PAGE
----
The 1930s modernist heritage and its protection issues will be investigated on a local scale in this study of Atatürk Forest Farm in Ankara. Atatürk Forest Farm (Atatürk Orman Çiftliği), which was planned by architect Ernst Egli and urban planner Hermann Jansen in the 1930s after Ankara became the capital of the newly founded Turkish Republic, is currently under threat of being ruined through urban transformation strategies and gentrification policies of the municipality.
Through considering the current political reasons behind the demolition of Atatürk Forest Farm and the positions of non-governmental organisations in this regard, the role of landscapes in modernist utopias and how they were designed along with the modernist heritage will be analysed to present the significance of this heritage in its historical aspect. The international heritage protection regulations will be discussed on a local level but also within the general context of heritage protection issues of Turkey which will be reviewed overall in its effects on modernist heritage.
One of the most active non-governmental organisations about heritage protection in Turkey is the Chamber of Architects of Turkey. Their recent initiatives for the protection of Atatürk Forest Farm will be closely studied and evaluated. The current situation of land-use and the state of the buildings at Atatürk Forest Farm will be critically assessed through an architectural analysis and documentation of the changes since 2017. The former functions of the buildings, the current situation of the materials of interiors and façades, as well as spatial relationships between the interiors will be highlighted and made visible within this analysis. The interviews with the core members of the Chamber of Architects of Turkey will provide access and understanding of the role of this NGO regarding protection issues of the Farm and its buildings. Additionally, surveys with residents of Ankara will assess the impact of the changing public area on society.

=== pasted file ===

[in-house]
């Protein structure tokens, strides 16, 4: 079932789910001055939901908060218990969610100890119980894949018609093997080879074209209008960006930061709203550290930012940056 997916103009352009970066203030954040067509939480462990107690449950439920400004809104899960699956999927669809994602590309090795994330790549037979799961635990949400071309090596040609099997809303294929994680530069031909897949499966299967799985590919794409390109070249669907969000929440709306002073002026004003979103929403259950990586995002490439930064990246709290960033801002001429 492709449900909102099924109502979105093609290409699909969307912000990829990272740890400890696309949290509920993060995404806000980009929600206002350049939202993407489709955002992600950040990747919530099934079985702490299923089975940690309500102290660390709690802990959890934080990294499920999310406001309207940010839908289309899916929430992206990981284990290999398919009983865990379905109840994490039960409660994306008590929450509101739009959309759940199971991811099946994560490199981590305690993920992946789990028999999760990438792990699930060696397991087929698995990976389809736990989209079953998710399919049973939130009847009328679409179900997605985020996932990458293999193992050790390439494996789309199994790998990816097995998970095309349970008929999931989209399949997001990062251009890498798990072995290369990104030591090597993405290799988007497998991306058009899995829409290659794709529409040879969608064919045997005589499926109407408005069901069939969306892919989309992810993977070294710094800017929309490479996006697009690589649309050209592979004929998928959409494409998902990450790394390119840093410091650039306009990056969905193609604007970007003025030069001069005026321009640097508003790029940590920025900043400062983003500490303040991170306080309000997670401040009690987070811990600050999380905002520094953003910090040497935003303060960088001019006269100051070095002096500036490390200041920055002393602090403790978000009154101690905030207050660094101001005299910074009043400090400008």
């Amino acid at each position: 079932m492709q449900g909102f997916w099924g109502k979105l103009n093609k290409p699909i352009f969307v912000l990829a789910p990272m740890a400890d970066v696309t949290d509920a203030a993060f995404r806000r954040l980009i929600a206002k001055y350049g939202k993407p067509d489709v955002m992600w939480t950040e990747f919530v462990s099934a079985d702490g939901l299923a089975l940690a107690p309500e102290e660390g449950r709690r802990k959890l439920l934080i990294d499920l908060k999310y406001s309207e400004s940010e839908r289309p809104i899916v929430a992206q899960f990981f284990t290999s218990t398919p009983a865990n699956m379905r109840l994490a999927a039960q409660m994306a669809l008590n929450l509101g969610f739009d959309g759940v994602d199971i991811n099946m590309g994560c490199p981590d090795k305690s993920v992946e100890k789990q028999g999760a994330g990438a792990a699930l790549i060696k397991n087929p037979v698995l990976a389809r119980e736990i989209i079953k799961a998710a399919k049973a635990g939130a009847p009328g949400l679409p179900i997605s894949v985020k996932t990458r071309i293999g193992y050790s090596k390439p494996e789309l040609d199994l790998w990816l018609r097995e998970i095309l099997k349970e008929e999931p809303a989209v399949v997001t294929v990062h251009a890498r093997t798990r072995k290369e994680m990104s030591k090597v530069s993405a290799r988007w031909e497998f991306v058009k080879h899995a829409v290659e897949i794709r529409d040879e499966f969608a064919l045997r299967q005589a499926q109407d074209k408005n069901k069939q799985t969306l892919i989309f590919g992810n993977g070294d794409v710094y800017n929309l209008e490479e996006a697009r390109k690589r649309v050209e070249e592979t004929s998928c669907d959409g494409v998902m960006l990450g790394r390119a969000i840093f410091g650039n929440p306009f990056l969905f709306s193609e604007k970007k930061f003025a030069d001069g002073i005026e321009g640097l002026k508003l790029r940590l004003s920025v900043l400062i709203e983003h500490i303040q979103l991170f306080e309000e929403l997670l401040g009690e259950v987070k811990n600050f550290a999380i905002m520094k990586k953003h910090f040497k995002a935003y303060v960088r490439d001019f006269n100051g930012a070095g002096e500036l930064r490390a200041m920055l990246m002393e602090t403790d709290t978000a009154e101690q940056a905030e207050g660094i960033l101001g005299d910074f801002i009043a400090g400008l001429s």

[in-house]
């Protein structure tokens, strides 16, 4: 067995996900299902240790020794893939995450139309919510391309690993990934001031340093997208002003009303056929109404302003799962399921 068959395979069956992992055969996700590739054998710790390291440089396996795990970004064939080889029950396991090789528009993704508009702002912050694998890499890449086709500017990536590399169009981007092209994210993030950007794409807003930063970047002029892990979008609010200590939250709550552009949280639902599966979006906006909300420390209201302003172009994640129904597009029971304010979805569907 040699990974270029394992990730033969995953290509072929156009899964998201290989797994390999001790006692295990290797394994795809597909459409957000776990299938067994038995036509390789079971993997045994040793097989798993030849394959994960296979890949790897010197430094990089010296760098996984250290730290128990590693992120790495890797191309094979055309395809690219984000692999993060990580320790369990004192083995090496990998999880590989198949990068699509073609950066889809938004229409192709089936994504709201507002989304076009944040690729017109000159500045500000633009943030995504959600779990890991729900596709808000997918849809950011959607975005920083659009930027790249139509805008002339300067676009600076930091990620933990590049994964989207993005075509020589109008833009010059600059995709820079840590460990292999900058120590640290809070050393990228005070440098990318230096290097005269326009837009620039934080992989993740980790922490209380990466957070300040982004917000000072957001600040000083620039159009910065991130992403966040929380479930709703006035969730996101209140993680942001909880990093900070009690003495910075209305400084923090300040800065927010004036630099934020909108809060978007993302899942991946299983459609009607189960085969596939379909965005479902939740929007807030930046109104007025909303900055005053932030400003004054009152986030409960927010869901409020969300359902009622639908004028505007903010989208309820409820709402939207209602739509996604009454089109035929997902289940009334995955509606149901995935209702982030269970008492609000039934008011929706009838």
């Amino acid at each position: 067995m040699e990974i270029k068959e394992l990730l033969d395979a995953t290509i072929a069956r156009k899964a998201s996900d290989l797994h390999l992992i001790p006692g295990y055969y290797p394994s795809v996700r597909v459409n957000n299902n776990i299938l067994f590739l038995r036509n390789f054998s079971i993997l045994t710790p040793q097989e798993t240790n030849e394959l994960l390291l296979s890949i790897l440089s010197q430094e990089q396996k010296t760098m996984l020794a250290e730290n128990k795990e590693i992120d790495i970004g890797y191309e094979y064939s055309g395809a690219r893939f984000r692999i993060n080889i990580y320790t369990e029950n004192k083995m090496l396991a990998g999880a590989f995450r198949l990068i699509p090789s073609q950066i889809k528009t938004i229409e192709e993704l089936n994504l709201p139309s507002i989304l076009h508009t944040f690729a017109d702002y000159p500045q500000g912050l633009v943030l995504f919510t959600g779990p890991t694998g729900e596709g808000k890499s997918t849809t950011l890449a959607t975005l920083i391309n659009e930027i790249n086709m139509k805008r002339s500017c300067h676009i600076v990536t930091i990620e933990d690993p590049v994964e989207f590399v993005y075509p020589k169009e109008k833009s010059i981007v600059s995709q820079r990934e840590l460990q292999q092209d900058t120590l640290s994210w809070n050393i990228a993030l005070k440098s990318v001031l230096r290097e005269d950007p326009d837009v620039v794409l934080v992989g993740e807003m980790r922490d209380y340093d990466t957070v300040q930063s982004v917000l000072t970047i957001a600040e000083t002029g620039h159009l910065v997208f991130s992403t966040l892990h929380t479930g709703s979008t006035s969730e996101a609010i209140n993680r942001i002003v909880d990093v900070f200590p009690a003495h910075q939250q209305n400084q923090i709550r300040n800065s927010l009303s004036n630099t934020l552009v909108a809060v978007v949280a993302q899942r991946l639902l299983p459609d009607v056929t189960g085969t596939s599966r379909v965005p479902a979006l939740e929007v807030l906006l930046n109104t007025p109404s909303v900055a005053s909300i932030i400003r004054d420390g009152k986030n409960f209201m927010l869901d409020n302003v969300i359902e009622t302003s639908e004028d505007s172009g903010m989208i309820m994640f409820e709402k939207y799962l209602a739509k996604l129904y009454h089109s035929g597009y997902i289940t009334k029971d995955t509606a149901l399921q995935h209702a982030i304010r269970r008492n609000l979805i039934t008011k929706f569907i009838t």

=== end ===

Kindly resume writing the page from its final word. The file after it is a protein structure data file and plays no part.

Researcher: N. Rengin Sazak